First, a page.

Wait, was that supposed to happen?
Overdraft fees are a much-maligned practice, but they continue to be a growing source of revenue for many banks, according to new data from the Federal Deposit Insurance Corp.
Each of the 15 largest retail banks posted overdraft revenue growth starting in the first quarter of 2015 — when the FDIC first required certain banks to provide a breakout — through the second quarter of this year. Overdrafts at the $134 billion-asset KeyCorp in Cleveland rose the most during that period: 74%, to $34.3 million.
Some smaller banks also saw overdraft income expand. At the $2.6 billion-asset Canandaigua National in New York, overdrafts rose 180% over the 10 quarters to $2.1 million. The bank made no acquisitions during that period.
For all of 2016, overdraft fees at the 620 banks required to report such data to the FDIC rose 2.2% to $11.4 billion from a year earlier, according to Brian Martin, an analyst at FIG Partners.
Overdrafts have gained popularity even as elected officials and regulators have threatened crackdowns and taken action. The Consumer Financial Protection Bureau in August laid the foundation for increased disclosure requirements. Sen. Cory Booker, D-N.J., recently queried banks whether they’re enrolling customers without their consent. And in January the CFPB sued TCF Financial in Wayzata, Minn., for alleged deceptive and abusive overdraft practices.
The economic recovery is one big reason for the continued expansion of banks’ overdraft business, said Jeff Harper, president of BSG Financial Group, a bank consulting firm in Louisville, Ky.
“It seems counterintuitive, but when consumer confidence rises, you see a spike in overdrafts,” Harper said.
The growth has occurred without banks resorting to fee hikes. Since the FDIC’s overdraft disclosure requirements took effect two years ago, the national average overdraft fee has barely budged, according to the financial data provider RateWatch. The average fee for covered checks rose 91 cents to $34.07, while the average for returned checks increased 87 cents to $34.06.
Banks are also doing a better job of explaining to customers what they are getting into when they opt in for overdraft protection, Harper said. Wells Fargo, for example, has started providing e-mail alerts to help customers avoid overdrafts.
“You’ve got to do right by the customer,” said Michael Keim, president of the $4.5 billion-asset Univest Bank & Trust in Souderton, Pa. “If you’re reliant on punitive fees to generate noninterest income, that’s not where the focus should be.”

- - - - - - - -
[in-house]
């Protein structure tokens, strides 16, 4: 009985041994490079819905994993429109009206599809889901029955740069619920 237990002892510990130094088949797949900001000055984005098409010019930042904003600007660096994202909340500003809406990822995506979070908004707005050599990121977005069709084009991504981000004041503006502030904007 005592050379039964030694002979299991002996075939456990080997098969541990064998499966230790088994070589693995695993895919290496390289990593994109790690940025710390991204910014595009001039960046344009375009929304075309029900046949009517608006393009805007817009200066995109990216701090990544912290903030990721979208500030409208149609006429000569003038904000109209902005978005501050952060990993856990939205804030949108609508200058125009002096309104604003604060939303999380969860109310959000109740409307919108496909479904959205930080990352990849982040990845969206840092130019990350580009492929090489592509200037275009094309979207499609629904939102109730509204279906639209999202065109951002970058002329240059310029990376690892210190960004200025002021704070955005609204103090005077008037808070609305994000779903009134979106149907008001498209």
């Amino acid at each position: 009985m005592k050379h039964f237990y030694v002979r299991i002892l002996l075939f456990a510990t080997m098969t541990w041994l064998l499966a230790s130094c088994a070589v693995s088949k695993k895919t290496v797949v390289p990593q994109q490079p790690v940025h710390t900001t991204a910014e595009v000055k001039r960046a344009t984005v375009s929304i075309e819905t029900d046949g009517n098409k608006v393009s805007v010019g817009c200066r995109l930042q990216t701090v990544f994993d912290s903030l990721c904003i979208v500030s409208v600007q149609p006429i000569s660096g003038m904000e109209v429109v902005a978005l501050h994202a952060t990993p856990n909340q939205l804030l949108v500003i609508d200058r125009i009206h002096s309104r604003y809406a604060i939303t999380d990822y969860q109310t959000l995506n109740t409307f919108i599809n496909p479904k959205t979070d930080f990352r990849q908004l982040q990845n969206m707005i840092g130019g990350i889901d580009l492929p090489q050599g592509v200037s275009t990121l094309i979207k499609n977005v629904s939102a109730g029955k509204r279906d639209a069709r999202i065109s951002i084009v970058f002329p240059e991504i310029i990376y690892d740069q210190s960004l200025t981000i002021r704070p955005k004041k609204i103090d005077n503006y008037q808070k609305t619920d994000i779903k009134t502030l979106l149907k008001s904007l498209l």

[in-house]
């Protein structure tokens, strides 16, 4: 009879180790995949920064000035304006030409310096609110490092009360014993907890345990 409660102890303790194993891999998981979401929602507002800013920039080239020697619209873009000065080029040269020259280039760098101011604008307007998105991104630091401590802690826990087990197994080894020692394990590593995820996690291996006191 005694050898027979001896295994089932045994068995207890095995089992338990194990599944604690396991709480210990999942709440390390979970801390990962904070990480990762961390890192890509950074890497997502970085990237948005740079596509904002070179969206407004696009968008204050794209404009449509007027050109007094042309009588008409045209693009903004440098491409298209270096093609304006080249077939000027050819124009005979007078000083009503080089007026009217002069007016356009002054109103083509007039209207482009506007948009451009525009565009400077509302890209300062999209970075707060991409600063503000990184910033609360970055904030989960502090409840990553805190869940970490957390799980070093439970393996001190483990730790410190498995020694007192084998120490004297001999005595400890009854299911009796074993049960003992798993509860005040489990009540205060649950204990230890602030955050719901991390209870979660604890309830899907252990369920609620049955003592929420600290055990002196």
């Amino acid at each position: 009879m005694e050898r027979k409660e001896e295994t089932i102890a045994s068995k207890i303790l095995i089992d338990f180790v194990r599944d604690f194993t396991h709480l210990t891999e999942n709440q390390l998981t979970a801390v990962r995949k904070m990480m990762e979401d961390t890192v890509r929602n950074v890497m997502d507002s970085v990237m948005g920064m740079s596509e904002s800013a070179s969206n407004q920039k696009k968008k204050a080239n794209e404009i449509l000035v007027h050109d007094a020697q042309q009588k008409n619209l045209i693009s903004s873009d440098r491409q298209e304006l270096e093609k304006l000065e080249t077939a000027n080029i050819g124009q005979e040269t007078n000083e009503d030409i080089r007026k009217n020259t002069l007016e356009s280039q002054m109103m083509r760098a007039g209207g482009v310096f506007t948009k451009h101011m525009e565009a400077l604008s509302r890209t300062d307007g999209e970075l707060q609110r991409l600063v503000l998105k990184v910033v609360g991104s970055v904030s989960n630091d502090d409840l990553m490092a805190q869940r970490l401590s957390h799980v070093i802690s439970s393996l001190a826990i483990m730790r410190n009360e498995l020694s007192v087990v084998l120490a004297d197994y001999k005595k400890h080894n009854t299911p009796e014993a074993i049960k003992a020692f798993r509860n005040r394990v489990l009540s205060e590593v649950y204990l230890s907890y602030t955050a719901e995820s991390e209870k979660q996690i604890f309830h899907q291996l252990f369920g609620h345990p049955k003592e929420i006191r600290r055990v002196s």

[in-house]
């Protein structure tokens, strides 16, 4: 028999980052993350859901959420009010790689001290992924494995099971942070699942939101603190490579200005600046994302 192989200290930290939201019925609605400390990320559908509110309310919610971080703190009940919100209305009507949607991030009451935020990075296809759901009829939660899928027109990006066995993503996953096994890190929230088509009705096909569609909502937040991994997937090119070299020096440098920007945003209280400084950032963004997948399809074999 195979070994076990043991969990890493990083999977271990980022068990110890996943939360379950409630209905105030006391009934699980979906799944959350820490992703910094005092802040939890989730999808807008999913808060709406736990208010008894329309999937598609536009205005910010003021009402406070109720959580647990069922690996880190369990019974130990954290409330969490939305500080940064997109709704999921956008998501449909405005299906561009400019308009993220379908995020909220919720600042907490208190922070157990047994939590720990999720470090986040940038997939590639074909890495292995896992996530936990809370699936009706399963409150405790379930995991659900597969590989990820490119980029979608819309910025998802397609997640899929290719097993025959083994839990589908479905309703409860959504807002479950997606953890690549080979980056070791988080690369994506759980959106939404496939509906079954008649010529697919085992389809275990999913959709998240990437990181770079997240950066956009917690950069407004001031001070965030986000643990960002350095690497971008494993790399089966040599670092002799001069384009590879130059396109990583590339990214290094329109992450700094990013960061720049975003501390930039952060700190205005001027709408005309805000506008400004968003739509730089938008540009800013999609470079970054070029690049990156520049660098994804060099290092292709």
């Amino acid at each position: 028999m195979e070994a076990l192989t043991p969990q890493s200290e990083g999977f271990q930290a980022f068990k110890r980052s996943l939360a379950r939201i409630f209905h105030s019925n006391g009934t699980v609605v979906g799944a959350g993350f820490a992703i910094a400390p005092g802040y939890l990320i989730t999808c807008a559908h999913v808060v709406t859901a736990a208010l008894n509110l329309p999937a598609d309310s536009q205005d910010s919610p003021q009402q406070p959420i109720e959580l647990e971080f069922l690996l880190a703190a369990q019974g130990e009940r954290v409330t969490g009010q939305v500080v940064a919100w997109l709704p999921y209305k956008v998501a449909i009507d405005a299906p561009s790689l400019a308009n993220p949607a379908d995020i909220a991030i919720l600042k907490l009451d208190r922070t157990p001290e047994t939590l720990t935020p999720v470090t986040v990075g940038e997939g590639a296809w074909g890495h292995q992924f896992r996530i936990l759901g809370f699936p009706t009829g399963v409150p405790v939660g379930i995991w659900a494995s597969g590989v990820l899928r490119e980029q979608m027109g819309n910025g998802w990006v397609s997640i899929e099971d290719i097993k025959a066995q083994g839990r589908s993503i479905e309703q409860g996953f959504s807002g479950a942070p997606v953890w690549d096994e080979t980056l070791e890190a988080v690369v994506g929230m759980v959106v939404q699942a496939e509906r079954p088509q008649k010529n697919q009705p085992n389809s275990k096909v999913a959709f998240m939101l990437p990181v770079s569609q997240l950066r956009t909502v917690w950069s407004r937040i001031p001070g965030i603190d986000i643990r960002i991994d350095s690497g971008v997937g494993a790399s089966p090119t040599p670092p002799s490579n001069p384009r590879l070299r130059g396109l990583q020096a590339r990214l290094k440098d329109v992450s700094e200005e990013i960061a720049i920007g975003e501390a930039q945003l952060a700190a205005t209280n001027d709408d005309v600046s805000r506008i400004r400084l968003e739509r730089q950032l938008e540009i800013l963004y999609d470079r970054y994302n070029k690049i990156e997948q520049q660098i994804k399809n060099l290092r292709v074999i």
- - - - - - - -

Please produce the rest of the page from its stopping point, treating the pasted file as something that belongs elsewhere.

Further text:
Even when banks tell customers how much they will pay in fees for overdraft protection, consumers are not scared away because it is a service they need, Harper said. If anything, the clear disclosures may be bringing attention to the product.
“The examiners think that people are spending too much money on overdrafts, but if you need to get your car fixed or you need to keep your water from being cut off, you’ll go ahead and pay the overdraft fee,” Harper said.
Although overdraft revenue has picked up at some community banks, the expansion has mostly come at larger banks, which have had more success at adding customers, said Achim Griesel, president of the bank consulting firm Haberfeld Associates in Lincoln, Neb.
“At the average community bank, in terms of the number of customers per branch, it has stayed flat,” Griesel said.
Larger banks are also generating more revenue from another category of deposit service charges. Revenue from credit card transaction fees surpassed overdraft revenue for the first time last year, according to Mike Moebs, a Lake Forest, Ill., bank consultant. Big banks are using their scale to subsidize rewards programs to lure new credit card customers.
However, it’s not all bad news for community banks when it comes to deposit service-charge growth. Community banks can beat larger rivals on debit-card-transaction fees because of the Durbin amendment’s price caps on debit card fees for large banks, Moebs said.
In fact, there should be plenty of room for all three categories to continue to strengthen —overdraft fees, as well as credit and debit card transaction fees — as long as banks avoid the practice of keeping customers in the dark, Harper said. Regulators will keep demanding transparency, he said.
“Banks are focusing more on training employees how to handle account openings,” Harper said. “They have done a better job of explaining customers their options.”